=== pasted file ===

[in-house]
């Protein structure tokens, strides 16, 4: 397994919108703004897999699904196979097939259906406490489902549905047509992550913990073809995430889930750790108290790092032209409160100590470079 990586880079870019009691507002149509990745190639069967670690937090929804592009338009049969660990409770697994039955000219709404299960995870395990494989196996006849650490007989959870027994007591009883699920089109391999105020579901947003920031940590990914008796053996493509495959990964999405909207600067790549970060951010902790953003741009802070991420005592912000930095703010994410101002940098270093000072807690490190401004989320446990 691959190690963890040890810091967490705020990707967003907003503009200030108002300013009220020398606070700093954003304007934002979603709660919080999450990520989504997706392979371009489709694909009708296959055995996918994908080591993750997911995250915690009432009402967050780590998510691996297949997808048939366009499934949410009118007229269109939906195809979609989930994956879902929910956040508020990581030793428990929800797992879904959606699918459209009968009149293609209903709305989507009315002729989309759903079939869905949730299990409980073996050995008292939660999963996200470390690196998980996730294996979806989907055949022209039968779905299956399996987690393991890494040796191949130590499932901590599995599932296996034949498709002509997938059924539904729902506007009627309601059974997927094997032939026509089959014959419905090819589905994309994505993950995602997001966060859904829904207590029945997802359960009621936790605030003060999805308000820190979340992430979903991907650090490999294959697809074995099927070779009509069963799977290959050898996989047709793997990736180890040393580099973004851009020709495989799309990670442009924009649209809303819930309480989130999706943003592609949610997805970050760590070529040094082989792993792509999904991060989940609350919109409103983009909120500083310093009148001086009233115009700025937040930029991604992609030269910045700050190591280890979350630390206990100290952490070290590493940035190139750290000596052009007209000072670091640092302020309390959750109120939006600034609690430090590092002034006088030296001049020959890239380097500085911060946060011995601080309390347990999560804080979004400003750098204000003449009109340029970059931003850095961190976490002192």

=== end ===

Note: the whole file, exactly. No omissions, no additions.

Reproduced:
[in-house]
């Protein structure tokens, strides 16, 4: 397994919108703004897999699904196979097939259906406490489902549905047509992550913990073809995430889930750790108290790092032209409160100590470079 990586880079870019009691507002149509990745190639069967670690937090929804592009338009049969660990409770697994039955000219709404299960995870395990494989196996006849650490007989959870027994007591009883699920089109391999105020579901947003920031940590990914008796053996493509495959990964999405909207600067790549970060951010902790953003741009802070991420005592912000930095703010994410101002940098270093000072807690490190401004989320446990 691959190690963890040890810091967490705020990707967003907003503009200030108002300013009220020398606070700093954003304007934002979603709660919080999450990520989504997706392979371009489709694909009708296959055995996918994908080591993750997911995250915690009432009402967050780590998510691996297949997808048939366009499934949410009118007229269109939906195809979609989930994956879902929910956040508020990581030793428990929800797992879904959606699918459209009968009149293609209903709305989507009315002729989309759903079939869905949730299990409980073996050995008292939660999963996200470390690196998980996730294996979806989907055949022209039968779905299956399996987690393991890494040796191949130590499932901590599995599932296996034949498709002509997938059924539904729902506007009627309601059974997927094997032939026509089959014959419905090819589905994309994505993950995602997001966060859904829904207590029945997802359960009621936790605030003060999805308000820190979340992430979903991907650090490999294959697809074995099927070779009509069963799977290959050898996989047709793997990736180890040393580099973004851009020709495989799309990670442009924009649209809303819930309480989130999706943003592609949610997805970050760590070529040094082989792993792509999904991060989940609350919109409103983009909120500083310093009148001086009233115009700025937040930029991604992609030269910045700050190591280890979350630390206990100290952490070290590493940035190139750290000596052009007209000072670091640092302020309390959750109120939006600034609690430090590092002034006088030296001049020959890239380097500085911060946060011995601080309390347990999560804080979004400003750098204000003449009109340029970059931003850095961190976490002192």